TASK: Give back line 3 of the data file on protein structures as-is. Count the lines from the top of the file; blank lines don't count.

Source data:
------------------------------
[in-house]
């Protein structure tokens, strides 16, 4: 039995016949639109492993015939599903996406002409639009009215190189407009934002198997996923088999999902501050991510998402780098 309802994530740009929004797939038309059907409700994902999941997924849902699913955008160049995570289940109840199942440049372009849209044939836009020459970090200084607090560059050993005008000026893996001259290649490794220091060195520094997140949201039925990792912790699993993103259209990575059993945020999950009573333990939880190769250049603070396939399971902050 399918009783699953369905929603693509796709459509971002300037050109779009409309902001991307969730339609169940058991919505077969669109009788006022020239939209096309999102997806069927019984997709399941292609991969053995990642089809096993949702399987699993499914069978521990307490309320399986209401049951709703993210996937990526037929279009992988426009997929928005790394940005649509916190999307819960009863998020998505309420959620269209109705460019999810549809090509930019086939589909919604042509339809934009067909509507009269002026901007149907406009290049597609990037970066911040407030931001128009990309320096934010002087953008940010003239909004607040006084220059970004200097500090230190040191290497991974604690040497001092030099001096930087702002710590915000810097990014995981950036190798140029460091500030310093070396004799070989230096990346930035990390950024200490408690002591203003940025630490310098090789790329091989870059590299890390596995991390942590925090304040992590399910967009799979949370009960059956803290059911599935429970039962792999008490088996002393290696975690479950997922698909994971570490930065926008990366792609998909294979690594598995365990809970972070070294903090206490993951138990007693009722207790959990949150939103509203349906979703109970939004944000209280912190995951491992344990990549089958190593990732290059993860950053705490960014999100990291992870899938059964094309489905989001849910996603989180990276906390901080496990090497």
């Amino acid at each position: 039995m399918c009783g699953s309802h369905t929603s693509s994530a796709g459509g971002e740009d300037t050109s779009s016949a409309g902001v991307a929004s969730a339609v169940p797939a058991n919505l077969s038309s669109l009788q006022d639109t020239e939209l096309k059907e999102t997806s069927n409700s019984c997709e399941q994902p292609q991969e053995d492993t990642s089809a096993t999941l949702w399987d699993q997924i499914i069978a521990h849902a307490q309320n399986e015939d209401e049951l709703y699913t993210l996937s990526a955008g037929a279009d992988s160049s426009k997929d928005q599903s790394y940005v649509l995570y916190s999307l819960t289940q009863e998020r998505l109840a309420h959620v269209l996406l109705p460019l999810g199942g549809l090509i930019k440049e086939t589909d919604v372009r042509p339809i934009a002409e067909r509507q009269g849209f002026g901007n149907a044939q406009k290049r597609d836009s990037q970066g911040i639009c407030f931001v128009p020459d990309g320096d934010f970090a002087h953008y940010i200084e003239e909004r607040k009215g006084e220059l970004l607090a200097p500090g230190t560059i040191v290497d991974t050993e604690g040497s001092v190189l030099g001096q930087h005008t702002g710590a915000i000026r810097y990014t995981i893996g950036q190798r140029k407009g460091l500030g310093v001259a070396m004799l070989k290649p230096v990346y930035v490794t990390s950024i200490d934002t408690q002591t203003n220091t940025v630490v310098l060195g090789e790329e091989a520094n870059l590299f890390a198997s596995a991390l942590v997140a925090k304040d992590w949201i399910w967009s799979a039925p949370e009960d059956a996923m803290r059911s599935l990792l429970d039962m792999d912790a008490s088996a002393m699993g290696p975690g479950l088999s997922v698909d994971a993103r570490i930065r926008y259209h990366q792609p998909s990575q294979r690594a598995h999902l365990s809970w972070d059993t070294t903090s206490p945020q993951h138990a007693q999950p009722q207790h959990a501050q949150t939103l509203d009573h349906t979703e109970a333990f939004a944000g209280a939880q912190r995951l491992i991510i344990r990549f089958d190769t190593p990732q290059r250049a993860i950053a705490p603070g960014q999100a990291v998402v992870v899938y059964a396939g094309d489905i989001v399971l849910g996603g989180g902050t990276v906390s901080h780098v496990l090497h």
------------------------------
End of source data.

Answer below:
């Amino acid at each position: 039995m399918c009783g699953s309802h369905t929603s693509s994530a796709g459509g971002e740009d300037t050109s779009s016949a409309g902001v991307a929004s969730a339609v169940p797939a058991n919505l077969s038309s669109l009788q006022d639109t020239e939209l096309k059907e999102t997806s069927n409700s019984c997709e399941q994902p292609q991969e053995d492993t990642s089809a096993t999941l949702w399987d699993q997924i499914i069978a521990h849902a307490q309320n399986e015939d209401e049951l709703y699913t993210l996937s990526a955008g037929a279009d992988s160049s426009k997929d928005q599903s790394y940005v649509l995570y916190s999307l819960t289940q009863e998020r998505l109840a309420h959620v269209l996406l109705p460019l999810g199942g549809l090509i930019k440049e086939t589909d919604v372009r042509p339809i934009a002409e067909r509507q009269g849209f002026g901007n149907a044939q406009k290049r597609d836009s990037q970066g911040i639009c407030f931001v128009p020459d990309g320096d934010f970090a002087h953008y940010i200084e003239e909004r607040k009215g006084e220059l970004l607090a200097p500090g230190t560059i040191v290497d991974t050993e604690g040497s001092v190189l030099g001096q930087h005008t702002g710590a915000i000026r810097y990014t995981i893996g950036q190798r140029k407009g460091l500030g310093v001259a070396m004799l070989k290649p230096v990346y930035v490794t990390s950024i200490d934002t408690q002591t203003n220091t940025v630490v310098l060195g090789e790329e091989a520094n870059l590299f890390a198997s596995a991390l942590v997140a925090k304040d992590w949201i399910w967009s799979a039925p949370e009960d059956a996923m803290r059911s599935l990792l429970d039962m792999d912790a008490s088996a002393m699993g290696p975690g479950l088999s997922v698909d994971a993103r570490i930065r926008y259209h990366q792609p998909s990575q294979r690594a598995h999902l365990s809970w972070d059993t070294t903090s206490p945020q993951h138990a007693q999950p009722q207790h959990a501050q949150t939103l509203d009573h349906t979703e109970a333990f939004a944000g209280a939880q912190r995951l491992i991510i344990r990549f089958d190769t190593p990732q290059r250049a993860i950053a705490p603070g960014q999100a990291v998402v992870v899938y059964a396939g094309d489905i989001v399971l849910g996603g989180g902050t990276v906390s901080h780098v496990l090497h």